Moments like this represent opportunity to take a hard look at Northwestern’s tournament case. The team has three wins over current top-50 RPI teams (Wisconsin, Wake Forest, Dayton) and seven if you expand that field to the current top 100 (Nebraska, Penn State, Ohio State, Indiana), which is certainly respectable. Close losses to Notre Dame and Butler early in the year are nothing to sniff at and even losses to Michigan State (in East Lansing), Minnesota and Purdue (despite the latter being a shellacking) likely aren’t overly damaging stains on Northwestern’s standing in the eyes of the committee. Northwestern should also benefit from playing in a weaker Big Ten this season than the quality the conference has boasted historically. The Wildcats have notched a high quantity of solid wins, one big one, and have, for the most part, avoided enough bad losses to firmly cement themselves in the hunt for a mid-level seed come Selection Sunday.

Two losses in 14 days to Illinois though, especially given the grotesque nature of both contests, could change everything.

In a lot of ways, the two losses are eerily similar. In the Feb. 7 game at Welsh-Ryan, which Northwestern lost 68-61, the team shot 19-56 (33.9 percent), compared to 18-56 (32.1 percent) last night. The Wildcats struggled from deep in both games, shooting 30 percent on threes in Evanston and 22.2 percent in Champaign, despite averaging 19 attempts per game across the two contests. Northwestern set a new season low in assists last night, registering only 5. They dished out just 10 dimes two weeks ago.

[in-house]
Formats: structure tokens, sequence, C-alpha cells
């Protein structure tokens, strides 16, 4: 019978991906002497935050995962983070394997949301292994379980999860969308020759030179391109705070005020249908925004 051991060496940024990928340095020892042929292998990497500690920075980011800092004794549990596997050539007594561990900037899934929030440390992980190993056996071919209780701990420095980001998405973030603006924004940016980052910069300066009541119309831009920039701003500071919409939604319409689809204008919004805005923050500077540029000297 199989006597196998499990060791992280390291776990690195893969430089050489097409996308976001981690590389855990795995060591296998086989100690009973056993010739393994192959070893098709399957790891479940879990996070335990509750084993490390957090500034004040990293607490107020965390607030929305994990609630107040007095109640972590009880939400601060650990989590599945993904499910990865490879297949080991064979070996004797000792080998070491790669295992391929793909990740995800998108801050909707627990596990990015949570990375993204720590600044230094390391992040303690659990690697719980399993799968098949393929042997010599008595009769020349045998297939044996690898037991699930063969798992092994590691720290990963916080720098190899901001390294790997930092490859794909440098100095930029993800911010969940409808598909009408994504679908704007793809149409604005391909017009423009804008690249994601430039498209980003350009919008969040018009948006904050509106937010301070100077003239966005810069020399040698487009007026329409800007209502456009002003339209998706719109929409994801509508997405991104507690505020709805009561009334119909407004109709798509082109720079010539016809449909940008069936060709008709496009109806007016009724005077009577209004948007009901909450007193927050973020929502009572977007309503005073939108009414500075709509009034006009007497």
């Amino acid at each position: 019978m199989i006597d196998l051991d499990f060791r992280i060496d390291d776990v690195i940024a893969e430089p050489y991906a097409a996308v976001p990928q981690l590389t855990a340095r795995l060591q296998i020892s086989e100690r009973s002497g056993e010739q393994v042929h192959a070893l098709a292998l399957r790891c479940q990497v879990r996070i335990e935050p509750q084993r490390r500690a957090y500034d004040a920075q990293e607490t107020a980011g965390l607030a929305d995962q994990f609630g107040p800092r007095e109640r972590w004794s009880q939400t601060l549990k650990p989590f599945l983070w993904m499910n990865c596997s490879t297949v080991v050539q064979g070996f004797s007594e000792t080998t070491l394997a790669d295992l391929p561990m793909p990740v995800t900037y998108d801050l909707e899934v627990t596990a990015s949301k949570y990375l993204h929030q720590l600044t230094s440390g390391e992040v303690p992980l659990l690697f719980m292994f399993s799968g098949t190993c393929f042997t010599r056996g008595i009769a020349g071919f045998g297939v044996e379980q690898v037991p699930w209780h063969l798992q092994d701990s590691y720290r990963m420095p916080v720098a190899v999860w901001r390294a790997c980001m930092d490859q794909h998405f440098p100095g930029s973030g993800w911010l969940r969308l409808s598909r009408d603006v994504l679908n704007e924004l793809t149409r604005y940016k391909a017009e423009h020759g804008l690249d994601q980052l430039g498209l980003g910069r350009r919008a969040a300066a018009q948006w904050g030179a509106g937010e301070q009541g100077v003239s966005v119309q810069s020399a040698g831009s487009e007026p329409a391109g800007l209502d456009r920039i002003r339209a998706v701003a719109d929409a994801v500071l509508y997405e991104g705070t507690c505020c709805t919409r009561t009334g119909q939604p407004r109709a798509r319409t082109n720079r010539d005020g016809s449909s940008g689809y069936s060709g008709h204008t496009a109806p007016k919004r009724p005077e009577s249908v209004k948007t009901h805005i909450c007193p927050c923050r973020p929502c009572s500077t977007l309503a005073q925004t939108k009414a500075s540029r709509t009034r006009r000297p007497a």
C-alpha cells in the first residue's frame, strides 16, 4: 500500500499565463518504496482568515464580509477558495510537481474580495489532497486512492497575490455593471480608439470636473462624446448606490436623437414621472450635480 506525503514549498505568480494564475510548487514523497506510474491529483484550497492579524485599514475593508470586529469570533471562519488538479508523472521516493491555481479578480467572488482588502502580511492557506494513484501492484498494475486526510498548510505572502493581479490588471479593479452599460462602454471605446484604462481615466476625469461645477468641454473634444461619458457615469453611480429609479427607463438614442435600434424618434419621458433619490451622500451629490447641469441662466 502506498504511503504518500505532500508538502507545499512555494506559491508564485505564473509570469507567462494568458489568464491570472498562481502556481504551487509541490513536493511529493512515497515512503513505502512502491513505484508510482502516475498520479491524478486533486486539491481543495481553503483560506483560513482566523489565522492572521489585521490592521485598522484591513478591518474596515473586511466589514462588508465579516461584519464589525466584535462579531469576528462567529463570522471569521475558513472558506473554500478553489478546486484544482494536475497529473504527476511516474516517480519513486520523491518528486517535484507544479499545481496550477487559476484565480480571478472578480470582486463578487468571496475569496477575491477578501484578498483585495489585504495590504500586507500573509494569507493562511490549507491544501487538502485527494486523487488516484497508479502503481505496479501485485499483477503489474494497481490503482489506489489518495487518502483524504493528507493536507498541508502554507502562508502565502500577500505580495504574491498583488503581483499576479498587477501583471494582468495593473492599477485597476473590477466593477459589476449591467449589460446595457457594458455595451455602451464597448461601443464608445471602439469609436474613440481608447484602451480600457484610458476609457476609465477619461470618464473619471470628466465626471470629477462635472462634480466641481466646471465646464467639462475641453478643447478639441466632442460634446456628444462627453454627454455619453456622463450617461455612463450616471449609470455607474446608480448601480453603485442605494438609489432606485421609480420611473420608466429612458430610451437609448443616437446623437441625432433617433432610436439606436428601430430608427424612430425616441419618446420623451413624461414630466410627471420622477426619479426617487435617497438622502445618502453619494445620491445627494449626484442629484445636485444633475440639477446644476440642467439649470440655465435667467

All of these statistics point to a stagnant offense and, additionally, double-digit turnovers in each affair points to the team being fatigued on that side of the ball. But the most glaring facet of each of these games that pervades the ups and downs Northwestern has recently endured is Bryant McIntosh.

This team goes as McIntosh goes. It’s as simple as that. When he’s great, the team excels, but when the weight of the offense falls on him too completely, Northwestern’s margin of error rapidly shrinks. Luckily for the Wildcats, McIntosh has been spectacular for much of the latter half of the season after struggling with his jumper early on. Since the opening of conference play, McIntosh is averaging 42 percent shooting and 2 turnovers per game in victories, and 35.7 percent shooting and 2.8 turnovers in defeats.